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The information contained in this site is provided for your review and convenience. It is not intended to provide legal advice with respect to any federal, state, or local regulation. You should consult with legal counsel and appropriate authorities before interpreting any regulations or undertaking any specific course of action.

EPA's Financial Responsibility Requirements for the
Hardrock Mining Industry and Their Potential Future
Impacts on Metal Finishers

July 2009

Initial Rules
The U.S. EPA has identified the hardrock mining industry as its priority for developing financial assurance requirements. Financial assurance requirements help ensure that owners and operators of these facilities, not taxpayers, foot the bill for environmental cleanup. These requirements will be developed under section 108(b) of the Comprehensive Environmental Response, Compensation and Liability Act, commonly called “Superfund.” EPA plans to propose the rule by spring of 2011.

Metal Finishing Impacts
The agency plans to examine other industries outside of the hardrock mining industry that also may warrant the development of financial responsibility requirements under Superfund by the end of the year. EPA plans to examine, at a minimum, the following classes of facilities:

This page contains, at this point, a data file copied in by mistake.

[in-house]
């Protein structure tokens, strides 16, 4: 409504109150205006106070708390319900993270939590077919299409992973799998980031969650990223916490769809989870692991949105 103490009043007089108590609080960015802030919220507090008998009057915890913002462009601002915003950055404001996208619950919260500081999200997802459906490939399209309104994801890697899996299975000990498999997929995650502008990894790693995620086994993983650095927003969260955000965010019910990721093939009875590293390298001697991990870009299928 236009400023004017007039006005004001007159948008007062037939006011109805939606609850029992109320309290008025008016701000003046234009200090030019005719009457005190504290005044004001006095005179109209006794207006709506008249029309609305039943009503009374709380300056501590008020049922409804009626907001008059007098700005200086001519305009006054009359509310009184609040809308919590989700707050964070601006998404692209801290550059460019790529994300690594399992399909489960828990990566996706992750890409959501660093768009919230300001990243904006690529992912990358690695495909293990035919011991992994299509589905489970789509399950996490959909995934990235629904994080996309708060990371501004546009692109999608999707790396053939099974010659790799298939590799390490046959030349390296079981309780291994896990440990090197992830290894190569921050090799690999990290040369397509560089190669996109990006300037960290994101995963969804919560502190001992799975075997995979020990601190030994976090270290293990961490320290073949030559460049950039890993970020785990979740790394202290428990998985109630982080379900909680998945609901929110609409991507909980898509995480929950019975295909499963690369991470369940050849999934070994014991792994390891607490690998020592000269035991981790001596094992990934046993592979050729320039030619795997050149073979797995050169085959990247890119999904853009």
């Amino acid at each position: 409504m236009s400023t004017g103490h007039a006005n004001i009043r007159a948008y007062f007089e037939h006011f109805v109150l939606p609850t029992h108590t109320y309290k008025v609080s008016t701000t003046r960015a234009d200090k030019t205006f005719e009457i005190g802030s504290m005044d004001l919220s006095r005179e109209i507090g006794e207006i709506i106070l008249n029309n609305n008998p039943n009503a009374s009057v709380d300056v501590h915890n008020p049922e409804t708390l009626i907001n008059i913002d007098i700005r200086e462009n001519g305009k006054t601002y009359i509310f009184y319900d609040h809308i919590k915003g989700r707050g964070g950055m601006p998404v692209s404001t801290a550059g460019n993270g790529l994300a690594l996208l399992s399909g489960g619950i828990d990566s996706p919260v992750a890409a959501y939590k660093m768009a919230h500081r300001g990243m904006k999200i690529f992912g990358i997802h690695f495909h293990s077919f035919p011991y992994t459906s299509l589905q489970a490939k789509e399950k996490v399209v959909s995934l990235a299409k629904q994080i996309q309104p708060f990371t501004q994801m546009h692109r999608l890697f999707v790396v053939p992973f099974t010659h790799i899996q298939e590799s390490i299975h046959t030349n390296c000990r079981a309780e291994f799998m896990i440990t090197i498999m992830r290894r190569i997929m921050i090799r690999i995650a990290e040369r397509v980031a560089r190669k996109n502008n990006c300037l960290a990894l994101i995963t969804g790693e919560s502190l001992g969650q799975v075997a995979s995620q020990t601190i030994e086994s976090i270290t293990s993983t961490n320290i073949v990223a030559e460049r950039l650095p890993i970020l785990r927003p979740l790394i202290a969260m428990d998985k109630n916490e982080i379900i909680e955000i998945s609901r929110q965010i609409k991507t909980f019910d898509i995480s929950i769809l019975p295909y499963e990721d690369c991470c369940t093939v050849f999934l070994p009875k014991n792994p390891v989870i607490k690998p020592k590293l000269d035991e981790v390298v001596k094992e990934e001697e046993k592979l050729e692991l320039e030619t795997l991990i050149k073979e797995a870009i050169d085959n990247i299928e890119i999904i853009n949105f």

• hazardous waste generators,
  • hazardous waste recyclers,
  • metal finishers,
  • wood treatment facilities, and
  • chemical manufacturers.

This list may be revised as the agency’s evaluation proceeds. EPA is scheduled to publish the notice addressing additional classes of facilities the agency plans to evaluate by December 2009. At that time, the agency will solicit public comment.

Financial Assurance Requirements
Financial assurance requirements can promote responsible environmental practices within industries. Since Congress enacted Superfund in 1980, EPA has spent billions of dollars to clean up uncontrolled hazardous waste sites.

EPA decided to develop financial responsibility requirements for classes of facilities within the hardrock mining industry before it did so for other types of facilities. This conclusion is based upon those facilities’ sheer size; the enormous quantities of waste and other materials exposed to the environment; the wide range of hazardous substances released to the environment; the number of active hardrock mining facilities; the extent of environmental contamination, including the number of sites identified by EPA as needing cleanup under Superfund’s National Priorities List; and government expenditures, projected clean-up costs, and corporate structure and bankruptcy potential.

More information: http://www.epa.gov/superfund/policy/financialresponsibility/index.html

Contact Information: Latisha Petteway, petteway.latisha@epa.gov, 202-564-3191, 202-564-4355

Additional Resources
Readying For CERCLA Financial Assurance. Law 360, Portfolio Media, Inc.



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